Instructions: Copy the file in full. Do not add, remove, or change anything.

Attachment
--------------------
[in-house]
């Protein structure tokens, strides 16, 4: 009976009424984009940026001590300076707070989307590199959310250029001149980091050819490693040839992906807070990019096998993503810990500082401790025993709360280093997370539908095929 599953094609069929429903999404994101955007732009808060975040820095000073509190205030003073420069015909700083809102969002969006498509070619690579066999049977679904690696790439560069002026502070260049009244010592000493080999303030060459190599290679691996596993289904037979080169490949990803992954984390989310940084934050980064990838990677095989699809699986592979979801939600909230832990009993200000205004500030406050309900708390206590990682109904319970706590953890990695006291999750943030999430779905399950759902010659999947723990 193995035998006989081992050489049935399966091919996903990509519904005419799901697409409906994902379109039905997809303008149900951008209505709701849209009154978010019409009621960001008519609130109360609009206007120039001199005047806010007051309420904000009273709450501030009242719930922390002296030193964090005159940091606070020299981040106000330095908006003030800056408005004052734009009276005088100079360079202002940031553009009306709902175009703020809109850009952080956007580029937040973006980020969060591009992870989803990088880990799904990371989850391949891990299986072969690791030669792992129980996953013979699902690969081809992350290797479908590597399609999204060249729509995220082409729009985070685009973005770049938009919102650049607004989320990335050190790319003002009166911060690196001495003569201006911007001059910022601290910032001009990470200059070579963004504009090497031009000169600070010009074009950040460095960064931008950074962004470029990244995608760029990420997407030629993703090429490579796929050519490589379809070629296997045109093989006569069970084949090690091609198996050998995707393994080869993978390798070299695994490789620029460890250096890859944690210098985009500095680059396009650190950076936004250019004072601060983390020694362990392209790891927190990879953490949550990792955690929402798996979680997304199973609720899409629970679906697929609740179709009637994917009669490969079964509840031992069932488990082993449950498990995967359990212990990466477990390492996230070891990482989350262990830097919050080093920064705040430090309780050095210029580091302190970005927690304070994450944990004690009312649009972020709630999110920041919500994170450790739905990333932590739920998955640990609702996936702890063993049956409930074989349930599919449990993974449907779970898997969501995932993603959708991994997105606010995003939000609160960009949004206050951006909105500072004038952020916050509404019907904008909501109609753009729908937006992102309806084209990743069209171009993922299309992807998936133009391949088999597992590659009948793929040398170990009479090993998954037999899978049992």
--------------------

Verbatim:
[in-house]
């Protein structure tokens, strides 16, 4: 009976009424984009940026001590300076707070989307590199959310250029001149980091050819490693040839992906807070990019096998993503810990500082401790025993709360280093997370539908095929 599953094609069929429903999404994101955007732009808060975040820095000073509190205030003073420069015909700083809102969002969006498509070619690579066999049977679904690696790439560069002026502070260049009244010592000493080999303030060459190599290679691996596993289904037979080169490949990803992954984390989310940084934050980064990838990677095989699809699986592979979801939600909230832990009993200000205004500030406050309900708390206590990682109904319970706590953890990695006291999750943030999430779905399950759902010659999947723990 193995035998006989081992050489049935399966091919996903990509519904005419799901697409409906994902379109039905997809303008149900951008209505709701849209009154978010019409009621960001008519609130109360609009206007120039001199005047806010007051309420904000009273709450501030009242719930922390002296030193964090005159940091606070020299981040106000330095908006003030800056408005004052734009009276005088100079360079202002940031553009009306709902175009703020809109850009952080956007580029937040973006980020969060591009992870989803990088880990799904990371989850391949891990299986072969690791030669792992129980996953013979699902690969081809992350290797479908590597399609999204060249729509995220082409729009985070685009973005770049938009919102650049607004989320990335050190790319003002009166911060690196001495003569201006911007001059910022601290910032001009990470200059070579963004504009090497031009000169600070010009074009950040460095960064931008950074962004470029990244995608760029990420997407030629993703090429490579796929050519490589379809070629296997045109093989006569069970084949090690091609198996050998995707393994080869993978390798070299695994490789620029460890250096890859944690210098985009500095680059396009650190950076936004250019004072601060983390020694362990392209790891927190990879953490949550990792955690929402798996979680997304199973609720899409629970679906697929609740179709009637994917009669490969079964509840031992069932488990082993449950498990995967359990212990990466477990390492996230070891990482989350262990830097919050080093920064705040430090309780050095210029580091302190970005927690304070994450944990004690009312649009972020709630999110920041919500994170450790739905990333932590739920998955640990609702996936702890063993049956409930074989349930599919449990993974449907779970898997969501995932993603959708991994997105606010995003939000609160960009949004206050951006909105500072004038952020916050509404019907904008909501109609753009729908937006992102309806084209990743069209171009993922299309992807998936133009391949088999597992590659009948793929040398170990009479090993998954037999899978049992």